If you were wondering why numerous businesses and almost every major corporation changed their logo on June 1 to reflect a rainbow theme, it’s because we’re in the middle of Pride month.
Since the late 1970s, the rainbow flag has been a symbol of pride for the LGBTQ community, and each June marks the anniversary of the Stonewall Inn uprising, which took place 52 years ago in New York City. In June 1969, members of the LGBTQ community fought back against police who were raiding the gay bar — a now-historical act that marked the beginning of a decades-long effort for basic rights for LGBTQ people.
This year, several cities in West Michigan — including Holland, Grand Haven and Lowell — have recognized Pride month in a more public way than ever before. Many local Pride festivals were rescheduled or held virtually this year because of COVID-19, but the city of Lowell carried on and held its first Pride event ever. As well, officials in Holland and Grand Haven issued proclamations recognizing June as LGBTQ Pride month for the first time in their respective cities.
“The response to this was overwhelmingly positive,” Holland Mayor Nathan Bocks said of the Pride proclamation he and the City Council issued on June 2. “We wanted to send a really clear message that everyone is welcomed and valued.”
Holland also recently passed an anti-discrimination ordinance in August 2020 that codified protections for the LGBTQ community on a local level. It was a significant shift from 2011 when a similar anti-discrimination ordinance was voted down by the City Council and then-Mayor Nancy DeBoer.
“We recognize we’re a stronger community when everyone feels welcome in the community and we can have everyone contributing and making this a strong fabric of Holland,” Bocks said.
The Grand Haven City Council has voiced support for Pride month in the past, but this is the first time it has passed an official resolution, said Grand Haven Mayor Robert Monetza.
“It’s important because it elevates the consciousness of it,” Monetza said. “These are members of our community, our neighbors, and productive and important citizens, but they suffer in silence in many ways. It’s important to elevate and recognize and accept these folks as our fellow citizens.”
However, gestures from businesses to display a rainbow flag or change a social media picture are increasingly criticized as the bare minimum. Large corporations like American Airlines, Wells Fargo and Walmart have also been criticized for making Pride month social media posts while also contributing financially to anti-LGBTQ causes or politicians.
While the “rainbow washing” in full force this month has been exhausting, it is different and more meaningful when small businesses — particularly in smaller, conservative towns — put out a rainbow flag this month, said Nicole Lintemuth, a Lowell resident who organized the city’s first Pride event.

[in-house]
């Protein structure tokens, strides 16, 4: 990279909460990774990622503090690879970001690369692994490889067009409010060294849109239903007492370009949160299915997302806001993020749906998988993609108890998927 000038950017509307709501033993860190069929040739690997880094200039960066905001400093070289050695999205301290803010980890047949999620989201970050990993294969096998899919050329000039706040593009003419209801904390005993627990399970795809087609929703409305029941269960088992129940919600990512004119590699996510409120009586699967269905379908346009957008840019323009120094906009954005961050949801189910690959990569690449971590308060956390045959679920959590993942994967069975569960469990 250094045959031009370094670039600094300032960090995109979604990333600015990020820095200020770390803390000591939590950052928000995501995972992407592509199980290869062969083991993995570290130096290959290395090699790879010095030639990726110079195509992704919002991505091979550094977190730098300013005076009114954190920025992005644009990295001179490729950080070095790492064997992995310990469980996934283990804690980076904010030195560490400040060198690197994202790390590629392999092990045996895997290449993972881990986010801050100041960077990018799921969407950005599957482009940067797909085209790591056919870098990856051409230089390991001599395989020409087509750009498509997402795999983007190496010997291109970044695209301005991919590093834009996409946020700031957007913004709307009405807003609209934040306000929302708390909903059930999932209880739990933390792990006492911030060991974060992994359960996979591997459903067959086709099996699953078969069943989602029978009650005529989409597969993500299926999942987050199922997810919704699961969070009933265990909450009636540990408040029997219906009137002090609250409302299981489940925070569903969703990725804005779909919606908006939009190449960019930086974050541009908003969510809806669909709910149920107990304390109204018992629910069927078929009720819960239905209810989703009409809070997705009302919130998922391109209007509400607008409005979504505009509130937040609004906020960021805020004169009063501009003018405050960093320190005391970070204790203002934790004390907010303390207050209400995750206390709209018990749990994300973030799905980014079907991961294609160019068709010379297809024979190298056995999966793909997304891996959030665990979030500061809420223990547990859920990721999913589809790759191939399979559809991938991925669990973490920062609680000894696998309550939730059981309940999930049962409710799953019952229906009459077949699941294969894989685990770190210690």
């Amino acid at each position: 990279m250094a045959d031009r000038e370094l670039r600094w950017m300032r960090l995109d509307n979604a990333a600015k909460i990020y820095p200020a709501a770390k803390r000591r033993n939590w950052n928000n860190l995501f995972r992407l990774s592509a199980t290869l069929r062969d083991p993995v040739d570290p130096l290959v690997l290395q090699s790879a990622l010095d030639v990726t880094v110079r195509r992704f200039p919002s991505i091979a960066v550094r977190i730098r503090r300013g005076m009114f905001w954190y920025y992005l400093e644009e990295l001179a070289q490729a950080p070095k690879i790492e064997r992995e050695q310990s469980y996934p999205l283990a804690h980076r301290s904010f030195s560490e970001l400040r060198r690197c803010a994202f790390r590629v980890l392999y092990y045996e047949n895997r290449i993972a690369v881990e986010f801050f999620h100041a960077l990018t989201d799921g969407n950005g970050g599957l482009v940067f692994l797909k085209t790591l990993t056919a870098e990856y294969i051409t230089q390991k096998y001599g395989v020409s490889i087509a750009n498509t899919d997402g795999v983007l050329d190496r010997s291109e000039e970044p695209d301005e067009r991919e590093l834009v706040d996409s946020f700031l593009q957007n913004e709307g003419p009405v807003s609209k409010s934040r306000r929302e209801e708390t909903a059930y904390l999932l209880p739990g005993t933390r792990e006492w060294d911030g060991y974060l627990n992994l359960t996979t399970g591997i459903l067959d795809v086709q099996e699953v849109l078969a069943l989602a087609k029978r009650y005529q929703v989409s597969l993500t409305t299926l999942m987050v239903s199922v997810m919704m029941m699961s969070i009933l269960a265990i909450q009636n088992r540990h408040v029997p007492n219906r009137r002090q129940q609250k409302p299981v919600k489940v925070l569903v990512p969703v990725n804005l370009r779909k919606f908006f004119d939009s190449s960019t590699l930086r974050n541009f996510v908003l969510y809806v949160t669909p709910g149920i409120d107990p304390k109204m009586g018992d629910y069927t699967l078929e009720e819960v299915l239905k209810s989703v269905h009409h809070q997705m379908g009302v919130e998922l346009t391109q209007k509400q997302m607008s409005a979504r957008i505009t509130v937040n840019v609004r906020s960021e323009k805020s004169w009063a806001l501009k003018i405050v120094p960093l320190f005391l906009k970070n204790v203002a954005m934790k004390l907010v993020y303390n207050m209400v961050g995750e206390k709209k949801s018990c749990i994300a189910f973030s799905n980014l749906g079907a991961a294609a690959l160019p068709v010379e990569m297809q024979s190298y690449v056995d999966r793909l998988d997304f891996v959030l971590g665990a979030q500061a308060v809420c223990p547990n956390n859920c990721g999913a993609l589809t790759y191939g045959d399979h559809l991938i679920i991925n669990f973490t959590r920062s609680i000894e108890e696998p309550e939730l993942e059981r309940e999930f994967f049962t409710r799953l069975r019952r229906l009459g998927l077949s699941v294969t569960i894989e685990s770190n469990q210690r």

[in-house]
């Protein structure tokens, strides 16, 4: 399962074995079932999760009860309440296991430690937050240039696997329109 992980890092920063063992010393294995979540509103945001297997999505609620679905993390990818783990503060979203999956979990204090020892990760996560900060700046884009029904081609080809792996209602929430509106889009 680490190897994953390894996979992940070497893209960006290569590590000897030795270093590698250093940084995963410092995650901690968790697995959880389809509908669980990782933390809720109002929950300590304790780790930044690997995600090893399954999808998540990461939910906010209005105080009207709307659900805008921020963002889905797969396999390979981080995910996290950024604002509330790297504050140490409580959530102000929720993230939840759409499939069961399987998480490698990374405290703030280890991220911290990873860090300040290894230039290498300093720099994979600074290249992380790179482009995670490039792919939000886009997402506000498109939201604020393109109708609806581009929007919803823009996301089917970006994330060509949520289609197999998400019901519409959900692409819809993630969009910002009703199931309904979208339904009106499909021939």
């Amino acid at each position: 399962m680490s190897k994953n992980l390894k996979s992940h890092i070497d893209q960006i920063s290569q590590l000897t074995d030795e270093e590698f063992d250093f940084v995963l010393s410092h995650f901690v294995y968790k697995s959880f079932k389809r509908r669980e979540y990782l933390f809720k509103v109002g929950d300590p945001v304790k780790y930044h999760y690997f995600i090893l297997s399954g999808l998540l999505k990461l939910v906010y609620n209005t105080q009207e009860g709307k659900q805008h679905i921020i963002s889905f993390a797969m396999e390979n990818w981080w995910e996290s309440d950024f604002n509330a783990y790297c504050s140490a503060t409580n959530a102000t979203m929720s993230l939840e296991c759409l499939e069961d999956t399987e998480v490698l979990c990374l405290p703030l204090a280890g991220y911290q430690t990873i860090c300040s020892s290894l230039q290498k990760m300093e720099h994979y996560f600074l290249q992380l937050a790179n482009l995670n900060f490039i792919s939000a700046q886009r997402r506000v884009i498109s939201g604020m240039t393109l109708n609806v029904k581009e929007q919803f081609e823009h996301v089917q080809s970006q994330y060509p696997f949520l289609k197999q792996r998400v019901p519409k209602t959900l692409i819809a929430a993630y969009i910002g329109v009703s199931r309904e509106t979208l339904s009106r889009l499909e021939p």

“When you’re in a small community, you know the people who own these businesses,” Lintemuth said. “This is the person you live down the street from and work with. It’s easy for a corporate board to slap a rainbow on their social media, versus a store that has a lot of respect in the community that has been around for years and says, ‘Hey, we’re going to recognize this.’”
By organizing Lowell Pride 2021 Better Together, Lintemuth intended to show that there’s an LGBTQ presence even in a small community.
“I live here currently, and have been here for a little over four years,” Lintemuth said. “In my childhood I was in the U.P. in a very small town, so I know what it’s like to grow up in the closet.”
While the 2,500 people who attended the Lowell Pride event exceeded Lintemuth’s expectations, she also knew the area has a big LGBTQ presence.
“It was super exciting to see, and especially after last year when a lot of us were homebound,” Lintemuth said. “It was such an amazing day and there were so many families there and so many kids in Lowell that will get to see this Pride happening and allies and adults around them that support them.”
Inclusion attracts talent
Aside from criticism over “rainbow washing,” though, business advocates in recent years have increasingly recognized LGBTQ inclusion as imperative to retaining and attracting talent. That’s why some of the largest companies in Michigan — names like Blue Cross Blue Shield of Michigan, Kellogg Co., DTE Energy, Consumers Energy, Whirlpool Corp. and Herman Miller Inc., to name a few — have endorsed a ballot initiative to expand the state’s civil rights law to include protections for LGBTQ individuals.
“As economic developers, we ensure current and future generations want to live and work in our vibrant economy,” Lakeshore Advantage President Jennifer Owens said in a statement. “Emerging workers have choices to make about where they want to live. Welcoming all people and being inclusive is the right thing to do for our community’s business growth and talent attraction.”
Bocks agrees that community opposition to LGBTQ equality ultimately comes with a price.
“If you can’t respect the LGBTQ community just because it’s the right thing to do, there is a strong economic price for that as well,” Lintemuth said. “We in the LGBTQ community know the places that are safe and the ones that are not, and the ones that are silent.”